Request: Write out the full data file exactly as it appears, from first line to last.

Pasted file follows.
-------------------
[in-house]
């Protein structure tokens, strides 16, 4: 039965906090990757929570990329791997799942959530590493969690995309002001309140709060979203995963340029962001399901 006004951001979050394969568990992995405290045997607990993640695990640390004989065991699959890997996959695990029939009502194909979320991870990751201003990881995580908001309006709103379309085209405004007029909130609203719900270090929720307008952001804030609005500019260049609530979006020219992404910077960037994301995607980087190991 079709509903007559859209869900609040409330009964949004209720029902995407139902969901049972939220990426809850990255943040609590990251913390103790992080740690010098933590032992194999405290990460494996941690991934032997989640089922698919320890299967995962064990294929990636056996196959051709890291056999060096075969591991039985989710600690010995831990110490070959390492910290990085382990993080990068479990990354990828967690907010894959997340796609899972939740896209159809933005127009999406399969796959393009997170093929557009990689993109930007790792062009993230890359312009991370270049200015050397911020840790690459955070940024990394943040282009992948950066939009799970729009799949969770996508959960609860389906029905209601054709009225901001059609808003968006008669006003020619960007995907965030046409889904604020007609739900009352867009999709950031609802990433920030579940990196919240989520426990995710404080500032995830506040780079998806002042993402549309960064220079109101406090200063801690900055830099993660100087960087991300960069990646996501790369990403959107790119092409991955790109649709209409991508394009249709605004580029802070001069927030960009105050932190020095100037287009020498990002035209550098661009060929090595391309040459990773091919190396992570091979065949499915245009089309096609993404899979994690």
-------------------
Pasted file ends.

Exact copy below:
[in-house]
């Protein structure tokens, strides 16, 4: 039965906090990757929570990329791997799942959530590493969690995309002001309140709060979203995963340029962001399901 006004951001979050394969568990992995405290045997607990993640695990640390004989065991699959890997996959695990029939009502194909979320991870990751201003990881995580908001309006709103379309085209405004007029909130609203719900270090929720307008952001804030609005500019260049609530979006020219992404910077960037994301995607980087190991 079709509903007559859209869900609040409330009964949004209720029902995407139902969901049972939220990426809850990255943040609590990251913390103790992080740690010098933590032992194999405290990460494996941690991934032997989640089922698919320890299967995962064990294929990636056996196959051709890291056999060096075969591991039985989710600690010995831990110490070959390492910290990085382990993080990068479990990354990828967690907010894959997340796609899972939740896209159809933005127009999406399969796959393009997170093929557009990689993109930007790792062009993230890359312009991370270049200015050397911020840790690459955070940024990394943040282009992948950066939009799970729009799949969770996508959960609860389906029905209601054709009225901001059609808003968006008669006003020619960007995907965030046409889904604020007609739900009352867009999709950031609802990433920030579940990196919240989520426990995710404080500032995830506040780079998806002042993402549309960064220079109101406090200063801690900055830099993660100087960087991300960069990646996501790369990403959107790119092409991955790109649709209409991508394009249709605004580029802070001069927030960009105050932190020095100037287009020498990002035209550098661009060929090595391309040459990773091919190396992570091979065949499915245009089309096609993404899979994690």